GETTING THE EQUIPMENT YOUR CHILD NEEDS

At home the needs of children with genetic disorders vary considerably.

The law states your local health authority has a duty to provide practical help and facilities designed to secure greater safety, comfort and convenience to those who have been assessed as needing them. You can read more on the law here (http://www.legislation.gov.uk/ukpga/1970/44/section/2

It is usually your local council’s social services and occupational therapy departments who carry out the assessment. Find out more about how to get a home assessment.

Each local authority and Primary Care Trust has its own criteria for supplying equipment and different departments are responsible for different types of equipment.

So, occupational therapy might supply a feeding chair but the district nurse might supply an adjustable bed.

It’s worth knowing you may be entitled to VAT relief when you buy equipment for your child. For more information on VAT relief click here (https://www.gov.uk/financial-help-disabled/vat-relief)

Most companies supplying equipment will know this or you can contact Customs and Excise for their booklet.

Who to ask:

First contact your GP and tell them what help you need.

They, or your child’s paediatric consultant, should involve your local social services department. You will be allocated a social worker because of your childs additional needs.

The local authority should then send an occupational therapist (OT) – someone who advises on equipment for daily living – to your home to assess what your child needs. Click here for information on “how to get a home assessment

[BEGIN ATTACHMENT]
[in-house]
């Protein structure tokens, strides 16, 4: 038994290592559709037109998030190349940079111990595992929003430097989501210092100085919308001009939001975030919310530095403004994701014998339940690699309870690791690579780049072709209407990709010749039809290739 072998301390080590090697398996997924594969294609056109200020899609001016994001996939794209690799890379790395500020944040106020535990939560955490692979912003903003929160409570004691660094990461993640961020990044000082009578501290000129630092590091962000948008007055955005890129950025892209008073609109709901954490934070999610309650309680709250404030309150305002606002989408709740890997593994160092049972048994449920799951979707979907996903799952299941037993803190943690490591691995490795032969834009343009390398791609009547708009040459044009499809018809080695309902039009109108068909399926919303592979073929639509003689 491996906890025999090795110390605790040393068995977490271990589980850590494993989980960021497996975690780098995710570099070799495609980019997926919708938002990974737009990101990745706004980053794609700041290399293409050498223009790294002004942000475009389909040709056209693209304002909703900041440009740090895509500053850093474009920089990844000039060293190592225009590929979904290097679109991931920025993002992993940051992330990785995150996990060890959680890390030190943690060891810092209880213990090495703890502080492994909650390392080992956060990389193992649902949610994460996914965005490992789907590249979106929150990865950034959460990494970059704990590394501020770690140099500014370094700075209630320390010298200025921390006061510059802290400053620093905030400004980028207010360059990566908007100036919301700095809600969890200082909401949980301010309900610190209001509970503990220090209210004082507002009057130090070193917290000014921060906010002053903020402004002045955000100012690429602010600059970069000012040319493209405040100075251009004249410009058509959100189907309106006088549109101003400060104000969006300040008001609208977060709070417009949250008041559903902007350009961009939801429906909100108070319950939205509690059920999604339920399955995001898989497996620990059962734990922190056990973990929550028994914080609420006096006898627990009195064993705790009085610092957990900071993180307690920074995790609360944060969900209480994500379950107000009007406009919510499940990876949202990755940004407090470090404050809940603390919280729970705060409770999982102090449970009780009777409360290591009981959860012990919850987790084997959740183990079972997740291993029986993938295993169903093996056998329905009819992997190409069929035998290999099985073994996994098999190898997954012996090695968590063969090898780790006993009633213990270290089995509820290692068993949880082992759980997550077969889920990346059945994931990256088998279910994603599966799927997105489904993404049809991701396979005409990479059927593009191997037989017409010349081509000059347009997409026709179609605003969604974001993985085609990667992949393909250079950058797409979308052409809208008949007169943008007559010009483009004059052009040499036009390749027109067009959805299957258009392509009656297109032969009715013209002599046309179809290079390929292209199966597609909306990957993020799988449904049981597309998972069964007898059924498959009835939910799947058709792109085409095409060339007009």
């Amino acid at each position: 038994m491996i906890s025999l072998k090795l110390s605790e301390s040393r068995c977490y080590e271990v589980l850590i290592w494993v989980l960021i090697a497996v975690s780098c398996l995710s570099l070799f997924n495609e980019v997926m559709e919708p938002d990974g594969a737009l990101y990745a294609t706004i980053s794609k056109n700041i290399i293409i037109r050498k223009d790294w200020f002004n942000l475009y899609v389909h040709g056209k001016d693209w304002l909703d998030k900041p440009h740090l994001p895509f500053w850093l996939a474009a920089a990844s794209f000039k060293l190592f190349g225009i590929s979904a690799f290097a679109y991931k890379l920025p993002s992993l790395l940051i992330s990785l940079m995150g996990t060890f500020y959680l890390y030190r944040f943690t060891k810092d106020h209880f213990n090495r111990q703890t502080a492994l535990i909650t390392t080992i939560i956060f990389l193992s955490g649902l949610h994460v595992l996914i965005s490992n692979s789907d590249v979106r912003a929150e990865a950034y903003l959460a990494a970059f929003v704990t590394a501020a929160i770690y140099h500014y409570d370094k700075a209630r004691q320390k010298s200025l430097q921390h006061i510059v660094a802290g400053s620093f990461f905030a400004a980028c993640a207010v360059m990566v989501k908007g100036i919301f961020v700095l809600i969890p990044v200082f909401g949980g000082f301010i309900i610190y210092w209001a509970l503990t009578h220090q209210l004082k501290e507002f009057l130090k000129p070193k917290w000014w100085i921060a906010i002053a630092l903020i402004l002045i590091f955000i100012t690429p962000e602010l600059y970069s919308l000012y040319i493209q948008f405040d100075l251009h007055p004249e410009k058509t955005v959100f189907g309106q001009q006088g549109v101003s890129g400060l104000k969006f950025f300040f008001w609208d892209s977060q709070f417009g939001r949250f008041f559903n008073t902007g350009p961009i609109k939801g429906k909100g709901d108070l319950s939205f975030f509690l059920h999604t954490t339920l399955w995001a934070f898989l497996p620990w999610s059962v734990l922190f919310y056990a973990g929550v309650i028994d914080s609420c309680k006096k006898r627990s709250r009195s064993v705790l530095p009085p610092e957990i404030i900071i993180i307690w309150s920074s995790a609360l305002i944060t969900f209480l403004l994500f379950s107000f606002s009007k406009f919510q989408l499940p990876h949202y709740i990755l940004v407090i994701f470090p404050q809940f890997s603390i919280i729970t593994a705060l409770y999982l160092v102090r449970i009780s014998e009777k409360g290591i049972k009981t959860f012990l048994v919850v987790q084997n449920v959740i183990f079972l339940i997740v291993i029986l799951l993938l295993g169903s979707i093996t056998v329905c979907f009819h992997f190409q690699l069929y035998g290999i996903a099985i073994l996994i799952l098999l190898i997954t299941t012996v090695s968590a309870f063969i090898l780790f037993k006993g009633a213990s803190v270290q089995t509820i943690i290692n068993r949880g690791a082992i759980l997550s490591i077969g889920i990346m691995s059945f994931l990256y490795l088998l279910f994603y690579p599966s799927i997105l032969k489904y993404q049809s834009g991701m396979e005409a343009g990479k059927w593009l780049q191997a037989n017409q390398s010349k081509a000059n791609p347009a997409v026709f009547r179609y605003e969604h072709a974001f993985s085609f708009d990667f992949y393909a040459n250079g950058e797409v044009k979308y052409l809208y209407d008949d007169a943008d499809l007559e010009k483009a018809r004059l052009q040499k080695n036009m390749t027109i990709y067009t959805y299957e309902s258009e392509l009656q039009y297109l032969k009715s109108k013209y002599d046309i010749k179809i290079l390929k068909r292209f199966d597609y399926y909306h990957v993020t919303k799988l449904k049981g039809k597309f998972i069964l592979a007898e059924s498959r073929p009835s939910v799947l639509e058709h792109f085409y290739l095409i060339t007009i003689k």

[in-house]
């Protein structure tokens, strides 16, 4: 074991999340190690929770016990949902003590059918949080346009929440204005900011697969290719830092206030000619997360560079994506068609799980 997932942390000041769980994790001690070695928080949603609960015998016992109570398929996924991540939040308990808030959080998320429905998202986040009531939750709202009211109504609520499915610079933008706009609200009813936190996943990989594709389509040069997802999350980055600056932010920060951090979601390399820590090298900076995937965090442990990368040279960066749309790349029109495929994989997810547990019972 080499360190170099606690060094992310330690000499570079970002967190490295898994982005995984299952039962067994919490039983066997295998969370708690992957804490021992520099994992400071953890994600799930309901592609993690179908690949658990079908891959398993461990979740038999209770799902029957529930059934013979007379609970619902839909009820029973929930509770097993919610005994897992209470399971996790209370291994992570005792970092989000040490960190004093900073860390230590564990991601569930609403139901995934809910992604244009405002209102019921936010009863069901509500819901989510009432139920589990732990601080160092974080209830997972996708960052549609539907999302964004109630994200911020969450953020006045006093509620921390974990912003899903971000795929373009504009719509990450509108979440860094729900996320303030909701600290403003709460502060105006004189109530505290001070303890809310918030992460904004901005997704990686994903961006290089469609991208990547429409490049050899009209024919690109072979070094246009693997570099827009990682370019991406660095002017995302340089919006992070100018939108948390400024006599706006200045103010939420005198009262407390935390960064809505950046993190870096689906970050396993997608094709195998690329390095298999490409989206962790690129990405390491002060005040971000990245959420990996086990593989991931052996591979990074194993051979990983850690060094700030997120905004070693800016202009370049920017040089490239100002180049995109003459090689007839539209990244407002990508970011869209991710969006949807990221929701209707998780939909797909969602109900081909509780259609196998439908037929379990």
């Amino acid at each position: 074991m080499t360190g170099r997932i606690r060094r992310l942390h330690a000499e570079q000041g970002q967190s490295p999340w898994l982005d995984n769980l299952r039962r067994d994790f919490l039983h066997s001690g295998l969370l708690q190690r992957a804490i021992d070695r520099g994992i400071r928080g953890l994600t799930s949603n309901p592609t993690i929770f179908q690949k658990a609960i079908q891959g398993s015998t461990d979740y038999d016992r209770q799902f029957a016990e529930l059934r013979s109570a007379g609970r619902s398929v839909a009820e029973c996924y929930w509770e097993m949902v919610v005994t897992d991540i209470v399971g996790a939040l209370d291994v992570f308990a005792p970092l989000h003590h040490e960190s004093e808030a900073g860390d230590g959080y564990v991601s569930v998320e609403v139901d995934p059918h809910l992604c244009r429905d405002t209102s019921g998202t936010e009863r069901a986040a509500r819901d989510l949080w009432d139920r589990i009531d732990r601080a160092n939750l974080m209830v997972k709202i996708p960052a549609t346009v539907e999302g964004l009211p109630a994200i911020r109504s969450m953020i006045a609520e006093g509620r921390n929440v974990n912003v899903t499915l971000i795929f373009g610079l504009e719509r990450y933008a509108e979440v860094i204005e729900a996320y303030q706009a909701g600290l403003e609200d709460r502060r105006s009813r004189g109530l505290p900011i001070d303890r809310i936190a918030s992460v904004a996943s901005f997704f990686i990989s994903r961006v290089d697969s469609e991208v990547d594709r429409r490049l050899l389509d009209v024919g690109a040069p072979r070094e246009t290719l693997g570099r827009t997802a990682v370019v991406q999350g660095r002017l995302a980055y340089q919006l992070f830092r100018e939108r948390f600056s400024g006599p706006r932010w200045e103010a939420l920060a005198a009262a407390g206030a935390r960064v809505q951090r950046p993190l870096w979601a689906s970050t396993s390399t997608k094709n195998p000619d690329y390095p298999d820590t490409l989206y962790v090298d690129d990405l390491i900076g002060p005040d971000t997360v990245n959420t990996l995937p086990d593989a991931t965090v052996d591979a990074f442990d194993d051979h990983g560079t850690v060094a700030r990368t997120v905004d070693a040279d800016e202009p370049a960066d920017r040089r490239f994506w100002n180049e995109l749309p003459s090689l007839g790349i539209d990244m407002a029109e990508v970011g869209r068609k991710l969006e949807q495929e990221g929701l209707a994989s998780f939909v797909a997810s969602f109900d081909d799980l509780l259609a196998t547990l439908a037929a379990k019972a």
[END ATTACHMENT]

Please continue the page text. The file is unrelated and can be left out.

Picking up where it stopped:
Equipment is provided by your local authority or your local health authority/primary care trust

What to ask for:

Make sure the OT/social worker/physio understands your child’s disability. Talk them through as much as possible in the home visit so they can get a full picture of what their life and the rest of your family’s lives are like.

The assessor should then act on health and safety concerns, such as lifting your child into the bath, or eating without choking. They must then provide equipment to assist with those needs.

You might be allocated a physiotherapist who will help with mobility issues. They will advise on and source equipment such as walking frames or exercise balls.
Make notes of meetings you have with care professionals and jot down what was offered when so you are sure of dates if and when you have to chase things up.

What happens when equipment doesn’t arrive?

Unfortunately parents may have to wait months or even years for equipment.

Remember it is rarely the fault of the frontline professional who visited that equipment has not arrived or has been refused.

Often the only way to hurry things up is to have the relevant procurement person’s number on redial.

Make notes of every phone call so you can refer back, always make a note of the person you are talking to and, if possible, their direct phone number.

Try to resolve any dispute with discussion.

If this doesn’t work there are charities who source, give or lease equipment. We have put together a list of organisations that can either help with the provision of equipment or a grant to enable it’s purchase visit http://www.geneticdisordersuk.org/parentsofaffectedchildren/handyresources#specialistequipment